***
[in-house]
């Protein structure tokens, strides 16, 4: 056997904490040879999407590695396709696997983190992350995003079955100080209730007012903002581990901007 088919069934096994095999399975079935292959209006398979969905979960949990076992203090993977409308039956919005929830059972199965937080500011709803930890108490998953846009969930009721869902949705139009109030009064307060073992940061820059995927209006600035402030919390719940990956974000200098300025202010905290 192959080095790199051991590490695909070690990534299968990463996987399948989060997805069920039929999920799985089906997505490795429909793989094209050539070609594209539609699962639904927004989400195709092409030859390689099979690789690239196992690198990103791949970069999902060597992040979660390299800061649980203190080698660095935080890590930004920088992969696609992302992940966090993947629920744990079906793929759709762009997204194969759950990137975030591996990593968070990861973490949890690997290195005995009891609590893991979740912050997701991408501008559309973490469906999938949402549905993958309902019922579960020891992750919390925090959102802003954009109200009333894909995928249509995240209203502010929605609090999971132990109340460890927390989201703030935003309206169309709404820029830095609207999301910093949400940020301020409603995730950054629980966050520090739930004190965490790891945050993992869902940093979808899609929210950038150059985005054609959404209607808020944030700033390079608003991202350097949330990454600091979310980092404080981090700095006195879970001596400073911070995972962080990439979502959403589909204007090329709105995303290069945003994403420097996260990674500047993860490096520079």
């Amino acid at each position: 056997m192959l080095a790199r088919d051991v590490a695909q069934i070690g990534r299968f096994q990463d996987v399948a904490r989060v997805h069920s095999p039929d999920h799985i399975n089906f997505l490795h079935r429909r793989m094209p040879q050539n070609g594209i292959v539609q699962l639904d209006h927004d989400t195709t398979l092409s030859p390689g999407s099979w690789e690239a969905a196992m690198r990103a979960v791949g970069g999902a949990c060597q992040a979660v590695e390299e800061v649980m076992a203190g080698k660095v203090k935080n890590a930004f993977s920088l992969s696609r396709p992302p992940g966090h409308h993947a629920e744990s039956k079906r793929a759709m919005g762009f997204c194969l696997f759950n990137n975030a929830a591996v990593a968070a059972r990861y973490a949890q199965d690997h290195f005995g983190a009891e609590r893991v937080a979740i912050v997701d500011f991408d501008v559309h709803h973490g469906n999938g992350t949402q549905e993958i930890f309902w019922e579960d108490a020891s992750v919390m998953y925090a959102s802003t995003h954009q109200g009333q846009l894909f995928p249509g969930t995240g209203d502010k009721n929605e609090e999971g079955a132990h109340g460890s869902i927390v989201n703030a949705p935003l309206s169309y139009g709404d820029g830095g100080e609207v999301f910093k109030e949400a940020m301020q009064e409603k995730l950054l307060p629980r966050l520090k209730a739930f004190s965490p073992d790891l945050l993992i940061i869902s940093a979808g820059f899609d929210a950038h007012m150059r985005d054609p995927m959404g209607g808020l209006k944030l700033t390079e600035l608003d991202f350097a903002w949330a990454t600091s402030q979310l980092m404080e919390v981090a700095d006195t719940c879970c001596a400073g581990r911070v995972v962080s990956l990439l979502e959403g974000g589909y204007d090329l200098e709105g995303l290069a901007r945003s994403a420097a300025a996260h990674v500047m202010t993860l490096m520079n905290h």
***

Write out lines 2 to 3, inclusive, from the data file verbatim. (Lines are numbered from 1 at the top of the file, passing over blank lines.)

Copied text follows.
């Protein structure tokens, strides 16, 4: 056997904490040879999407590695396709696997983190992350995003079955100080209730007012903002581990901007 088919069934096994095999399975079935292959209006398979969905979960949990076992203090993977409308039956919005929830059972199965937080500011709803930890108490998953846009969930009721869902949705139009109030009064307060073992940061820059995927209006600035402030919390719940990956974000200098300025202010905290 192959080095790199051991590490695909070690990534299968990463996987399948989060997805069920039929999920799985089906997505490795429909793989094209050539070609594209539609699962639904927004989400195709092409030859390689099979690789690239196992690198990103791949970069999902060597992040979660390299800061649980203190080698660095935080890590930004920088992969696609992302992940966090993947629920744990079906793929759709762009997204194969759950990137975030591996990593968070990861973490949890690997290195005995009891609590893991979740912050997701991408501008559309973490469906999938949402549905993958309902019922579960020891992750919390925090959102802003954009109200009333894909995928249509995240209203502010929605609090999971132990109340460890927390989201703030935003309206169309709404820029830095609207999301910093949400940020301020409603995730950054629980966050520090739930004190965490790891945050993992869902940093979808899609929210950038150059985005054609959404209607808020944030700033390079608003991202350097949330990454600091979310980092404080981090700095006195879970001596400073911070995972962080990439979502959403589909204007090329709105995303290069945003994403420097996260990674500047993860490096520079």
């Amino acid at each position: 056997m192959l080095a790199r088919d051991v590490a695909q069934i070690g990534r299968f096994q990463d996987v399948a904490r989060v997805h069920s095999p039929d999920h799985i399975n089906f997505l490795h079935r429909r793989m094209p040879q050539n070609g594209i292959v539609q699962l639904d209006h927004d989400t195709t398979l092409s030859p390689g999407s099979w690789e690239a969905a196992m690198r990103a979960v791949g970069g999902a949990c060597q992040a979660v590695e390299e800061v649980m076992a203190g080698k660095v203090k935080n890590a930004f993977s920088l992969s696609r396709p992302p992940g966090h409308h993947a629920e744990s039956k079906r793929a759709m919005g762009f997204c194969l696997f759950n990137n975030a929830a591996v990593a968070a059972r990861y973490a949890q199965d690997h290195f005995g983190a009891e609590r893991v937080a979740i912050v997701d500011f991408d501008v559309h709803h973490g469906n999938g992350t949402q549905e993958i930890f309902w019922e579960d108490a020891s992750v919390m998953y925090a959102s802003t995003h954009q109200g009333q846009l894909f995928p249509g969930t995240g209203d502010k009721n929605e609090e999971g079955a132990h109340g460890s869902i927390v989201n703030a949705p935003l309206s169309y139009g709404d820029g830095g100080e609207v999301f910093k109030e949400a940020m301020q009064e409603k995730l950054l307060p629980r966050l520090k209730a739930f004190s965490p073992d790891l945050l993992i940061i869902s940093a979808g820059f899609d929210a950038h007012m150059r985005d054609p995927m959404g209607g808020l209006k944030l700033t390079e600035l608003d991202f350097a903002w949330a990454t600091s402030q979310l980092m404080e919390v981090a700095d006195t719940c879970c001596a400073g581990r911070v995972v962080s990956l990439l979502e959403g974000g589909y204007d090329l200098e709105g995303l290069a901007r945003s994403a420097a300025a996260h990674v500047m202010t993860l490096m520079n905290h």